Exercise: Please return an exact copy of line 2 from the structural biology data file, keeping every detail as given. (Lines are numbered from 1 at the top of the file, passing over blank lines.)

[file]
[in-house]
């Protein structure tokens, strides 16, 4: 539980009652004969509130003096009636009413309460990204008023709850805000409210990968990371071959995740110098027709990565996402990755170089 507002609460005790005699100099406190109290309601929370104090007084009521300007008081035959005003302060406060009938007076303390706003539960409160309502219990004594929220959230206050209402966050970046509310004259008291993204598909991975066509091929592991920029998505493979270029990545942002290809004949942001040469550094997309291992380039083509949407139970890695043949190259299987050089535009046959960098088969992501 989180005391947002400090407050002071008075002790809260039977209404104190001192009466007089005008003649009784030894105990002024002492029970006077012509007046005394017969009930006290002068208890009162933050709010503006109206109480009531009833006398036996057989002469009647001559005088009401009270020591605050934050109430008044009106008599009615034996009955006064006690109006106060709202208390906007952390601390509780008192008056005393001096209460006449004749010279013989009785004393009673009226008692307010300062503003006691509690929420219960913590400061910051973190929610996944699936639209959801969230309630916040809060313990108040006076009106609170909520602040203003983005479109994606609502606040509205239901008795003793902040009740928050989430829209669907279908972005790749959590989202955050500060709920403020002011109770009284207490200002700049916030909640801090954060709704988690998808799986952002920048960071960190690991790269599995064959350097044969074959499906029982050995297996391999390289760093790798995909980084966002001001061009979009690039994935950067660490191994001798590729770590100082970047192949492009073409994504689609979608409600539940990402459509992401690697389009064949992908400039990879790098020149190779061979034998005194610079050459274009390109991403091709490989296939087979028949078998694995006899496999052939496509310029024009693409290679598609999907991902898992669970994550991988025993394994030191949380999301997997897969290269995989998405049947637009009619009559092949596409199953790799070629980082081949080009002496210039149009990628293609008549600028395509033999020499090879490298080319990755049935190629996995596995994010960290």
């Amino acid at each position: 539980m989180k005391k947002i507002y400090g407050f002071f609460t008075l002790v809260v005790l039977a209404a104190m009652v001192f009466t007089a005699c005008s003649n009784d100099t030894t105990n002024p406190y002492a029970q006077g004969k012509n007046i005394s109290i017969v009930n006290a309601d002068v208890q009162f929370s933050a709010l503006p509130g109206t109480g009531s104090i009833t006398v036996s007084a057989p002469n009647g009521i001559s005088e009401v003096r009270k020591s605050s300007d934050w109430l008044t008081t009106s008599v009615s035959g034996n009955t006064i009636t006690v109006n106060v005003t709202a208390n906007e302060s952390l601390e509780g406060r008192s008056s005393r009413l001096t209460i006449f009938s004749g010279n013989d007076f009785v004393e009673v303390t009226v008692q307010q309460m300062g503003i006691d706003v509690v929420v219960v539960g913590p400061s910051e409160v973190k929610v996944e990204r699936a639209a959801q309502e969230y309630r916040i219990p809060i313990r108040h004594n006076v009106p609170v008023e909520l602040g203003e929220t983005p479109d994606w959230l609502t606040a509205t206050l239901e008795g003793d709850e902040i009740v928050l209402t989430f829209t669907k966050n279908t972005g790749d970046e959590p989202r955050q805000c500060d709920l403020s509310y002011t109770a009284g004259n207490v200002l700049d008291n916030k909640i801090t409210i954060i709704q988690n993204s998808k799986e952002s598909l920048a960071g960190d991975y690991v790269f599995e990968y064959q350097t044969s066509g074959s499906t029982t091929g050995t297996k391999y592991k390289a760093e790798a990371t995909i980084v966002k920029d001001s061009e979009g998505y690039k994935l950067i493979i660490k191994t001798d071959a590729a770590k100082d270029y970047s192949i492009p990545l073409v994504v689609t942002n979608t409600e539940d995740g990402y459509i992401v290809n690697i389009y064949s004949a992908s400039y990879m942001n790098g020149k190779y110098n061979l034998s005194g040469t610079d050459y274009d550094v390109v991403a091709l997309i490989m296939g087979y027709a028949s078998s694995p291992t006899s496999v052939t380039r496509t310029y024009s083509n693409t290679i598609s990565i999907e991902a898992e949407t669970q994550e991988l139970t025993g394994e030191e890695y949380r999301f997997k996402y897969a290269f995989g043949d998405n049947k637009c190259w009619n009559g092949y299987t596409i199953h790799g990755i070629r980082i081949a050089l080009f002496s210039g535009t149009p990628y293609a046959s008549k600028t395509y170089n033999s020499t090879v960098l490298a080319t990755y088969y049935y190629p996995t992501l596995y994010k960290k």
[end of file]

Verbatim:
């Protein structure tokens, strides 16, 4: 539980009652004969509130003096009636009413309460990204008023709850805000409210990968990371071959995740110098027709990565996402990755170089 507002609460005790005699100099406190109290309601929370104090007084009521300007008081035959005003302060406060009938007076303390706003539960409160309502219990004594929220959230206050209402966050970046509310004259008291993204598909991975066509091929592991920029998505493979270029990545942002290809004949942001040469550094997309291992380039083509949407139970890695043949190259299987050089535009046959960098088969992501 989180005391947002400090407050002071008075002790809260039977209404104190001192009466007089005008003649009784030894105990002024002492029970006077012509007046005394017969009930006290002068208890009162933050709010503006109206109480009531009833006398036996057989002469009647001559005088009401009270020591605050934050109430008044009106008599009615034996009955006064006690109006106060709202208390906007952390601390509780008192008056005393001096209460006449004749010279013989009785004393009673009226008692307010300062503003006691509690929420219960913590400061910051973190929610996944699936639209959801969230309630916040809060313990108040006076009106609170909520602040203003983005479109994606609502606040509205239901008795003793902040009740928050989430829209669907279908972005790749959590989202955050500060709920403020002011109770009284207490200002700049916030909640801090954060709704988690998808799986952002920048960071960190690991790269599995064959350097044969074959499906029982050995297996391999390289760093790798995909980084966002001001061009979009690039994935950067660490191994001798590729770590100082970047192949492009073409994504689609979608409600539940990402459509992401690697389009064949992908400039990879790098020149190779061979034998005194610079050459274009390109991403091709490989296939087979028949078998694995006899496999052939496509310029024009693409290679598609999907991902898992669970994550991988025993394994030191949380999301997997897969290269995989998405049947637009009619009559092949596409199953790799070629980082081949080009002496210039149009990628293609008549600028395509033999020499090879490298080319990755049935190629996995596995994010960290």